Finally, the Voicemail Notifications section allows you to tell Google Voice where to email your voicemail messages.

While we're here, one hint: I keep forgetting to check the "Send a text (SMS) message to" box. If you want to actually get texts sent to your mobile phone, you'll need to check this box.

Here's a screenshot:

Beyond Gmail

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So, here's the thing: Google Voice likes to send your messages to a Gmail account. You can add additional accounts to the Voicemail Notifications section, but I've found that adding a non-Gmail account can have unpredictable results.

My primary email interface is not Gmail. Instead, my firm's account is hosted on Office 365 and I have gigs of historical messages in my Exchange account. So far, it hasn't been practical to consider moving all that to Gmail.

As a result, while I check my Exchange account using Microsoft Outlook (or my mobile phone) at least once every three minutes or so, I log into my various Gmail accounts quite rarely. I would rather get my Google Voice messages right in my Outlook interface.

Fortunately, there's an easy way to solve this problem, and create a universal method to get your Google Voice messages using any client you want. Here's how.

Next up: How to do it...

I'm doing more updates on Twitter and Facebook than ever before. Be sure to follow me on Twitter at @DavidGewirtz and on Facebook at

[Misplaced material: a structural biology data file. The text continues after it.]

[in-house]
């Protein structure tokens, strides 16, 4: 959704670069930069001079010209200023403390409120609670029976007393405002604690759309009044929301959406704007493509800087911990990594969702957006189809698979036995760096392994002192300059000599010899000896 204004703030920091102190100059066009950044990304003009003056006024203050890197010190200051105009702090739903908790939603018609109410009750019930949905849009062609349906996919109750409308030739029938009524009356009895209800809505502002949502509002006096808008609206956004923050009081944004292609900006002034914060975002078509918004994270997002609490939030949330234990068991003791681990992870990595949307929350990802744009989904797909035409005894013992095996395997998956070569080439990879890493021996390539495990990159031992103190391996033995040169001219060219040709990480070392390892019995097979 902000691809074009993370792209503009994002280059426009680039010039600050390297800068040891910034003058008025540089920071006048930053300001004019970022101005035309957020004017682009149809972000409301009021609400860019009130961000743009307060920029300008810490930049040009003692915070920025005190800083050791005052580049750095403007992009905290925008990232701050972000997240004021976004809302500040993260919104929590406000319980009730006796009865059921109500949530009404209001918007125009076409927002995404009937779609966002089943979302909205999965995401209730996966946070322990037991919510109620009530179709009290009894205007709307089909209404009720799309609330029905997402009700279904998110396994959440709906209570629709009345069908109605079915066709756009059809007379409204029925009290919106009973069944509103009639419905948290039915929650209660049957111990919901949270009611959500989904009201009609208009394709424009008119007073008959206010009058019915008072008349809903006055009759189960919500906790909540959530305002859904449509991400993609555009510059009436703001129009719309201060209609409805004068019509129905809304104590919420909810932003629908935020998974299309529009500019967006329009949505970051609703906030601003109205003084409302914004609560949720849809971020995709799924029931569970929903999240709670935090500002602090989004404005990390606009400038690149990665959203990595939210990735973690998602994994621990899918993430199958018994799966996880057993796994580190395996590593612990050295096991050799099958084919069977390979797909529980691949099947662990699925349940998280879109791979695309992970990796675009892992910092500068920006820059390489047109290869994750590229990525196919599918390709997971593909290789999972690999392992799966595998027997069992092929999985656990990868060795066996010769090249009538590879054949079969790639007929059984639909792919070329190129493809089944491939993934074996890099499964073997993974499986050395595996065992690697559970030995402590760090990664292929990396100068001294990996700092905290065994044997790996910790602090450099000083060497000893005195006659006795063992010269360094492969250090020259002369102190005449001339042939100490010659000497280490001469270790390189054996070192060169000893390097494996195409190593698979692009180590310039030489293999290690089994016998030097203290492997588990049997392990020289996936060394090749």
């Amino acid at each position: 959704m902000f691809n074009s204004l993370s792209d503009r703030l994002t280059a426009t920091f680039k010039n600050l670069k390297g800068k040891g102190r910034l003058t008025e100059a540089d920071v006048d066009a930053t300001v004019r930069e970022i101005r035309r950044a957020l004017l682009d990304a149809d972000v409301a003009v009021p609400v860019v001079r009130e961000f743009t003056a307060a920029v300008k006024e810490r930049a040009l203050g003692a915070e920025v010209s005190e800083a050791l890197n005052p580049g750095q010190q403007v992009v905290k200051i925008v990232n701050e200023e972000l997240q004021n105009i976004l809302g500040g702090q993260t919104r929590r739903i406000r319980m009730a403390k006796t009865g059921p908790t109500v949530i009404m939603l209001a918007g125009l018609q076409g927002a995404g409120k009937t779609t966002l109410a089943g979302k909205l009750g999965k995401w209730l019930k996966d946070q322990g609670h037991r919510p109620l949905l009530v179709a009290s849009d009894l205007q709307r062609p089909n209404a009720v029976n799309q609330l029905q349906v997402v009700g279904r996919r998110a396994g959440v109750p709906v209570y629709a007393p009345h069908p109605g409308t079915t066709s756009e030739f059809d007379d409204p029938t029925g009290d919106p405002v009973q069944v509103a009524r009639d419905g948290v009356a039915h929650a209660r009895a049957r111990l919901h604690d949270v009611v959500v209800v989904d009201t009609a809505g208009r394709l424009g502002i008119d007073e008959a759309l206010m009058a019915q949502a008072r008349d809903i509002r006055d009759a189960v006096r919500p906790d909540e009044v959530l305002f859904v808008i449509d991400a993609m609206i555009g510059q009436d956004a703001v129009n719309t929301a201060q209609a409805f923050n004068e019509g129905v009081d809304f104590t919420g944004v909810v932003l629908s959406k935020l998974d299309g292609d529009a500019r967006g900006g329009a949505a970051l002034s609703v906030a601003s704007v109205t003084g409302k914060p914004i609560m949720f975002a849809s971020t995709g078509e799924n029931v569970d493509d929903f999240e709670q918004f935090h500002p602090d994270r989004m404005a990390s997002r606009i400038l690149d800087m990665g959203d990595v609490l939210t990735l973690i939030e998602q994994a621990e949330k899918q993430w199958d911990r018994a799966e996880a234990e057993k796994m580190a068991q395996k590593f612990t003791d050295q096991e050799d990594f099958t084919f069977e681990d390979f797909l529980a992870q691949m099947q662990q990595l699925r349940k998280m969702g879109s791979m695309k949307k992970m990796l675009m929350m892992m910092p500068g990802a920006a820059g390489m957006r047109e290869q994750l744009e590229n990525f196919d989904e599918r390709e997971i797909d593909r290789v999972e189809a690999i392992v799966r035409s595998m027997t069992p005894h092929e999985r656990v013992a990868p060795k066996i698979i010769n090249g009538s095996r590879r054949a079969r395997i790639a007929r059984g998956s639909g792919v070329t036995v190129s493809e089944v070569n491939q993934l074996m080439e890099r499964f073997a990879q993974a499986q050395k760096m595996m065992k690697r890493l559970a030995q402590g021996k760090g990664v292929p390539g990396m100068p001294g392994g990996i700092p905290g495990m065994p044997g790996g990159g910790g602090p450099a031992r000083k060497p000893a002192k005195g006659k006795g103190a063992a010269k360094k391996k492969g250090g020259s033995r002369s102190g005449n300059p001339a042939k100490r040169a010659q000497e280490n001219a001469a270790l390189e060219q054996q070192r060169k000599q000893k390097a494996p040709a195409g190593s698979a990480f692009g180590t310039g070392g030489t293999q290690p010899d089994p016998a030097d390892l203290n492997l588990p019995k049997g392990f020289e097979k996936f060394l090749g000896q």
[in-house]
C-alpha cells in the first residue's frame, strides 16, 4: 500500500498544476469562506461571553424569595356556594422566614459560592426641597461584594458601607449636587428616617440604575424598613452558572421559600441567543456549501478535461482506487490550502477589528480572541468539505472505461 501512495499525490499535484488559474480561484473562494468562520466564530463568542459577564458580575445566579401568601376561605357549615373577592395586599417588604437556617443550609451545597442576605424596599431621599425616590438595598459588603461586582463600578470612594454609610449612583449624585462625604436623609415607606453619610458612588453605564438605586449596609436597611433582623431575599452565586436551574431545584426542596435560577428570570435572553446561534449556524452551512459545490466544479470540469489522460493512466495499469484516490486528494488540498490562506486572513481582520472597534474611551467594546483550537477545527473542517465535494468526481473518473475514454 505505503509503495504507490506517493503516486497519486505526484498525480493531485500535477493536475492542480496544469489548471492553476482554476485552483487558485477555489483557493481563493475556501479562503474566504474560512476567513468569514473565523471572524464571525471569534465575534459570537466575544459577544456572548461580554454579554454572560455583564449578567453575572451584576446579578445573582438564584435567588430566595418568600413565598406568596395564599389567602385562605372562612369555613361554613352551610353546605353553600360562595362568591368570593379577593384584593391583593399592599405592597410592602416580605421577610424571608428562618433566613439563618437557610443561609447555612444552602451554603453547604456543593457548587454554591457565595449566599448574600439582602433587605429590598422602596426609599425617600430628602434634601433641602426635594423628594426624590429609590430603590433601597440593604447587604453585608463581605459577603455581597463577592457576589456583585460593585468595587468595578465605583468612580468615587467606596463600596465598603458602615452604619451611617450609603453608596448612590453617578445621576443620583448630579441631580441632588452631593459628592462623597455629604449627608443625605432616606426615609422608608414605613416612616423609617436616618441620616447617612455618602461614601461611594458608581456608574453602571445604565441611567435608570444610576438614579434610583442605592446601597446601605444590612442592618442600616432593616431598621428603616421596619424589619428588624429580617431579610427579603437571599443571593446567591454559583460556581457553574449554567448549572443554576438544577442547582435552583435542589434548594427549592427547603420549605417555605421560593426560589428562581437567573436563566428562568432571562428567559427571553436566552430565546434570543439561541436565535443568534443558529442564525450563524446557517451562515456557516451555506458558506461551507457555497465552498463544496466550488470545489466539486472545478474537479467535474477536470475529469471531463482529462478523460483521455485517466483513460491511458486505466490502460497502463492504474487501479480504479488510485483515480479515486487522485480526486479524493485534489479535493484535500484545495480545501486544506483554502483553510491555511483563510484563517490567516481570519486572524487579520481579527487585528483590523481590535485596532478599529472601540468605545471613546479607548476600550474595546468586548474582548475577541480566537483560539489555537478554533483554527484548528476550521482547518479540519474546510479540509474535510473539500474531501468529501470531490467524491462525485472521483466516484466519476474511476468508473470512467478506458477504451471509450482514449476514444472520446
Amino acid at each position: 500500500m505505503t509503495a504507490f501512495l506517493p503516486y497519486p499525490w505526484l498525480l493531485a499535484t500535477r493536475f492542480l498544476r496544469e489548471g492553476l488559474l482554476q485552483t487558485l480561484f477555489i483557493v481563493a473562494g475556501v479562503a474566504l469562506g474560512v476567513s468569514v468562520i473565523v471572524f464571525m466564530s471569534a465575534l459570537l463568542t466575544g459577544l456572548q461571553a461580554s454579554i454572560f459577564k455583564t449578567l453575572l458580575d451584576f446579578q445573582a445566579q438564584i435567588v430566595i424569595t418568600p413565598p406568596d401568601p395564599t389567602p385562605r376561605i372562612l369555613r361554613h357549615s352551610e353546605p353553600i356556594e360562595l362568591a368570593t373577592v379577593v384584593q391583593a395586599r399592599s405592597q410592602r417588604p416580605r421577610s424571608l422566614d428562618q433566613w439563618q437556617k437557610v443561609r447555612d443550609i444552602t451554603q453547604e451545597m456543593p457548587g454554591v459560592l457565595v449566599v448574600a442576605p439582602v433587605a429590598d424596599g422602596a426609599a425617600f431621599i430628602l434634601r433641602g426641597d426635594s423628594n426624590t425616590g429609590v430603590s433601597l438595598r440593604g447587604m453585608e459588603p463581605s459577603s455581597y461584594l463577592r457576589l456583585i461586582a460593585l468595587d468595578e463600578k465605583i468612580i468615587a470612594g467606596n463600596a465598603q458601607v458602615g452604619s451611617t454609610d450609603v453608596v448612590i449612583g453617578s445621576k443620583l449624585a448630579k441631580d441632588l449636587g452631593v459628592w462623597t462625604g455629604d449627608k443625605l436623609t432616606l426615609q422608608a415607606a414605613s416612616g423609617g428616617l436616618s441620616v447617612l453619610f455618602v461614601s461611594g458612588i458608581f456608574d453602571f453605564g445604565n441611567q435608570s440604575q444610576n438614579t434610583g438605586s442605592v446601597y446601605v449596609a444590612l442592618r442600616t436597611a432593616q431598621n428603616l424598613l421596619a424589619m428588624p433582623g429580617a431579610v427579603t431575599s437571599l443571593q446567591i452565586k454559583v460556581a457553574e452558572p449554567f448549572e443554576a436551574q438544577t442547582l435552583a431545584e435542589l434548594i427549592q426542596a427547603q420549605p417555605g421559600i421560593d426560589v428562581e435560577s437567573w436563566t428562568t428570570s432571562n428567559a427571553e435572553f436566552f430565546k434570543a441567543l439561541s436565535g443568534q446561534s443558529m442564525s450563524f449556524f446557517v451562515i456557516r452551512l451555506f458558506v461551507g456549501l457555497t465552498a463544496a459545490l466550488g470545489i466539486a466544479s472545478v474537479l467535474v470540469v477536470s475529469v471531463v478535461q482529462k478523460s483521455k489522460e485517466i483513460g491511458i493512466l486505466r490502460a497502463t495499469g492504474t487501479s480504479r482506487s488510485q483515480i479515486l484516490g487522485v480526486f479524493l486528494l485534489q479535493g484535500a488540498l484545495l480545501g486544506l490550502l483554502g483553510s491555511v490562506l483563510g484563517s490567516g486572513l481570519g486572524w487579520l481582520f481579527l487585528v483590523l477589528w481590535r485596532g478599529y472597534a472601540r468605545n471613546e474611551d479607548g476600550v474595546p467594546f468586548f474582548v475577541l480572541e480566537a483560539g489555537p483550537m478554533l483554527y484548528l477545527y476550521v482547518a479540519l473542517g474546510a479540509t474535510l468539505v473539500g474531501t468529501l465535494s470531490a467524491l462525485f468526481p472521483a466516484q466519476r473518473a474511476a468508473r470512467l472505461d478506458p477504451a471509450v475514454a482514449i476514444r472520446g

All projects: DIY-IT Project Guide
This project: The Ultimate Google Voice How-to Guide (2014 Edition)

Filters are your friends

The best way I've found to get messages is by using email filters. This way, any message that Google Voice gets comes into my associated Gmail account, a filter (or rule, for you Outlook folks) runs on it, and the message then gets forwarded to one or more additional accounts or services.

First, switch on over to the Gmail account associated with Google Voice. If you've gotten any voicemail or SMS messages since you enabled notifications, you'll see them in your Gmail inbox.

Find the Options gear at the far right of the screen, and select Mail Settings from the drop-down menu. Next, click Filters to put yourself on the Filters tab.

Here, you'll add two new filters. The first is going to have a From field value of "" (without the quotes). Click Next Step, and then check "Forward it to:".

It's here where you'll fill out your alternative email forwarding address. If you don't have any authorized addresses, adding them is easy. Just click "Manage your forwarding addresses," enter your desired address, and Gmail will send a confirmation email to that address. Once that confirmation has been clicked on, Gmail will know you're the rightful owner of the email address you've registered, and will let you set forwarding.

The "" will handle voicemails. Add a second filter that matches a From field value of "" and forward this to your alternate email address as well.

When you're done, you should have two filters that look something like this:

So there you go. Your voicemails and texts can now be sent to any email address you want.

Next in our series, we begin our Google Voice for Small Business how-to guide with Google Voice: how to consolidate your virtual phone numbers

By the way, I'm doing more updates on Twitter and Facebook than ever before. Be sure to follow me on Twitter at @DavidGewirtz and on Facebook at